At the young age of 24, U.S. Air Force pilot Capt. Chuck Yeager was the first person to break the sound barrier – that is, fly faster than the speed of sound. The feat was accomplished over the Mojave Desert in California in 1947. Flying at an altitude of 40,000 feet, Yeager’s Bell X-1 aircraft exceeded 662 mph, the sound barrier at that altitude.

Photo credit U.S. Air Force

Chuck Yeager, an Air Force pilot who was the first person to ever break the sound barrier, poses in front of the Bell X-1 aircraft, which he flew in to perform the feat. As with all aircraft assigned to him, Yeager named the plane “Glamorous Glennis” after his wife.

Yeager was already an accomplished fighter pilot who served in World War II at the time; he would go on to break several other records, fly over 360 different kinds of aircraft and also serve in both the Korean and Vietnam Wars throughout his 34 years of service.

Photo credit DVIDS/Joseph Barker

An Air Force F-16 jet breaks the sound barrier during a fly-over at the 2021 Miami Air and Sea Show.

6. The Air Force is Known for Being Professional Storm Chasers in the Modern Military World

The 53rd Weather Reconnaissance Squadron, aka the “Hurricane Hunters,” is the only Air Force unit tasked with the mission of collecting data from the inside of a storm and flying into the eye of hurricanes.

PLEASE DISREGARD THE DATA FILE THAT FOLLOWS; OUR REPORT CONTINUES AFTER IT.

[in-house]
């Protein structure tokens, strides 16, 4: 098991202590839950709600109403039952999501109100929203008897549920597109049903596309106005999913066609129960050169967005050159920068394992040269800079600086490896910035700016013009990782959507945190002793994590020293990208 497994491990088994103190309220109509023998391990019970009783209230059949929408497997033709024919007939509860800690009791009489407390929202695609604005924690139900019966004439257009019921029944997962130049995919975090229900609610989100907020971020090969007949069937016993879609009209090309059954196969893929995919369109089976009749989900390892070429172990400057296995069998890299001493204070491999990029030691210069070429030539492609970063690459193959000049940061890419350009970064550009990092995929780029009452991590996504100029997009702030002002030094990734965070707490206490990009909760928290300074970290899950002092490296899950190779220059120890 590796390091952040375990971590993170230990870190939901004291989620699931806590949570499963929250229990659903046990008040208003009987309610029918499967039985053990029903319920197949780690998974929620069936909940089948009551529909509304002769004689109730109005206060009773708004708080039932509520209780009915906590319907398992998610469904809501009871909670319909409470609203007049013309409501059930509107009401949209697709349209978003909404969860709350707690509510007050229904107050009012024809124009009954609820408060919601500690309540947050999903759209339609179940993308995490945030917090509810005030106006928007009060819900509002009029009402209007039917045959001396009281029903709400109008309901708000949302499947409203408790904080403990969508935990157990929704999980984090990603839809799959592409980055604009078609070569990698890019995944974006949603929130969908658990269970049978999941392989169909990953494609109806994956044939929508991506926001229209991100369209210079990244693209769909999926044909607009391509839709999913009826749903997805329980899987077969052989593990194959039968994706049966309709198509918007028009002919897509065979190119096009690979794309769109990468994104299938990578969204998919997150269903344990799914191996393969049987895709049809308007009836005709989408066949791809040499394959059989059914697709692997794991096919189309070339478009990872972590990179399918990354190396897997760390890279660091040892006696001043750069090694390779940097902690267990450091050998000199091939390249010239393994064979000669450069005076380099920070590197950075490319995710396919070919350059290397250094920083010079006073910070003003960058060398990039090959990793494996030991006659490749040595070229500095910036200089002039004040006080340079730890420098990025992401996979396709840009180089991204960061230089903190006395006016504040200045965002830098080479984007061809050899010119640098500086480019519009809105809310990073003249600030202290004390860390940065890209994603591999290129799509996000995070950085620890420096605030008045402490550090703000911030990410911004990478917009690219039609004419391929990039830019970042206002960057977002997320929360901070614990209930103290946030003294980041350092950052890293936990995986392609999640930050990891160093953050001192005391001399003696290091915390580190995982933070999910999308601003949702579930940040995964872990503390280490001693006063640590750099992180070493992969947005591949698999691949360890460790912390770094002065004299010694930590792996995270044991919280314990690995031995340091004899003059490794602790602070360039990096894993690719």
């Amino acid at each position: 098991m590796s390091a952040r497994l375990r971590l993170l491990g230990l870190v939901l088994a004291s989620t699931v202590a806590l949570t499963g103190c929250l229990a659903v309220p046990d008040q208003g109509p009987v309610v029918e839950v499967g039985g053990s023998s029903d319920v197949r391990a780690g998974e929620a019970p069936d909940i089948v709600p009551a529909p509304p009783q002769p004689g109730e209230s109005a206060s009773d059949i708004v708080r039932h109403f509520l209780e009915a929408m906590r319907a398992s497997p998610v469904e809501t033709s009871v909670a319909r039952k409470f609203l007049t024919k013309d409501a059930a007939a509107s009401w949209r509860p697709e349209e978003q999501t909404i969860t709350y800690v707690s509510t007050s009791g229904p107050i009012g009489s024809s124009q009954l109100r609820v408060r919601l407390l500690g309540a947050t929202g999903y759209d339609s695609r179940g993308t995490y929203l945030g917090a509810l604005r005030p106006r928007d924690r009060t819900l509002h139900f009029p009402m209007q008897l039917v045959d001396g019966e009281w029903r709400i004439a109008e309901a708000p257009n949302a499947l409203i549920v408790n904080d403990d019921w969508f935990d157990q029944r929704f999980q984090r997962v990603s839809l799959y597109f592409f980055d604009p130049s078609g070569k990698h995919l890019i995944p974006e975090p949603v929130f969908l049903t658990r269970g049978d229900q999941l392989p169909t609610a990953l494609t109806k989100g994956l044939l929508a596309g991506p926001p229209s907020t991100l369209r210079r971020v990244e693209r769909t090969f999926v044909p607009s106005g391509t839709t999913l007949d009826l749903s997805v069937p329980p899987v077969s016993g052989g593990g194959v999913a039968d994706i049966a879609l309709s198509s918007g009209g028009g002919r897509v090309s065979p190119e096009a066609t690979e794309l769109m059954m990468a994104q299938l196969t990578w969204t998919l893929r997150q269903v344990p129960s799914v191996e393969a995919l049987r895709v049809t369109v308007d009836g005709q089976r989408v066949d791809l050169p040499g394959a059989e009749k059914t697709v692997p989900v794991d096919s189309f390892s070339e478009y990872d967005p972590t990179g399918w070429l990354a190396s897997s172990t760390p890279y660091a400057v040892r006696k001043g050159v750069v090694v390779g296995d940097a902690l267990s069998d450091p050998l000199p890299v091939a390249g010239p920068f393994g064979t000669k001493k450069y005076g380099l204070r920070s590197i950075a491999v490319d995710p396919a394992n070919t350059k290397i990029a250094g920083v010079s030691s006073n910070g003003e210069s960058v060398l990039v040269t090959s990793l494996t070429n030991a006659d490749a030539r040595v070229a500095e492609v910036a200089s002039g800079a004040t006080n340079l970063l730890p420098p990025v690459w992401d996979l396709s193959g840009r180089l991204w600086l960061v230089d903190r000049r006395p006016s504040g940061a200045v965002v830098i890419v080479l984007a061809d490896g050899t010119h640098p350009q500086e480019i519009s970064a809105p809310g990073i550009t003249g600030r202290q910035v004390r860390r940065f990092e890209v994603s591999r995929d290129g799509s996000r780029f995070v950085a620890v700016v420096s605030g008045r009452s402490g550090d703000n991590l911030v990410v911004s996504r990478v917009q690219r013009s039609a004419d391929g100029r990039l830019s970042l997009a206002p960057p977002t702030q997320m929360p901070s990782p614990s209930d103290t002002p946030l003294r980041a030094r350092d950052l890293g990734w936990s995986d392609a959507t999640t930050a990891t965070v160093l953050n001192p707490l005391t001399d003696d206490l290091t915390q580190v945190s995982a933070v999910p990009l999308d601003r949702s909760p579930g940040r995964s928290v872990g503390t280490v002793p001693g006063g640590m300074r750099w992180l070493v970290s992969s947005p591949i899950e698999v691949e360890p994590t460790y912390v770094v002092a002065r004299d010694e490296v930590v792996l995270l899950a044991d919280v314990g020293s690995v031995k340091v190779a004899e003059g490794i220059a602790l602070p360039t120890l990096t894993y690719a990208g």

Photo credit DVIDS/Lt. Col. Marnee A.C. Losurdo

Service members read data during a Hurricane Hunter mission into Hurricane Dorian.

These storm chasers, who are part of this all-Reserve unit, are crucial to gathering intel on weather that could impact U.S. military operations, as well as protect the general American public from incoming, dangerous weather systems.

7. The Air Force is Known for Its Military Flying Team

Maj. Zane Taylor, the U.S. Air Force Air Demonstration Squadron “Thunderbirds” slot pilot, flies over Indianapolis Motor Speedway in close proximity to other members of his squadron in 2020. | Photo credit U.S. Air Force/ Staff Sgt. Andrew D. Sarver

The U.S. Air Force’s Thunderbirds is the branch’s air demonstration team. Much like the Navy’s Blue Angels, the Thunderbirds display both the incredible abilities of both Air Force pilots and their aircraft at air shows and flyovers across the nation.

8. The Air Force’s Mission Extends Beyond Protecting the Skies

Aside from flying in combat, the Air Force also protects the U.S. from cyber warfare, with an entire U.S. Air Force Cyber War Fare Wing dedicated to protecting critical systems and software that are crucial to the Air Force and U.S. operations.

More Stories Like This

Every day, America’s service members selflessly put their lives on the line to keep us safe and free. Please take a moment to let our troops know how much we appreciate their service and sacrifice.


Sign Up for Updates

Be the first to learn about news, service member stories and fundraising updates from USO.

By providing your mobile phone number, you opt in to receive calls and texts from USO. Text STOP to opt out, HELP for help. Message & data rates may apply.

Take Action

The USO relies on your support to help service members and their families.

Ways to Support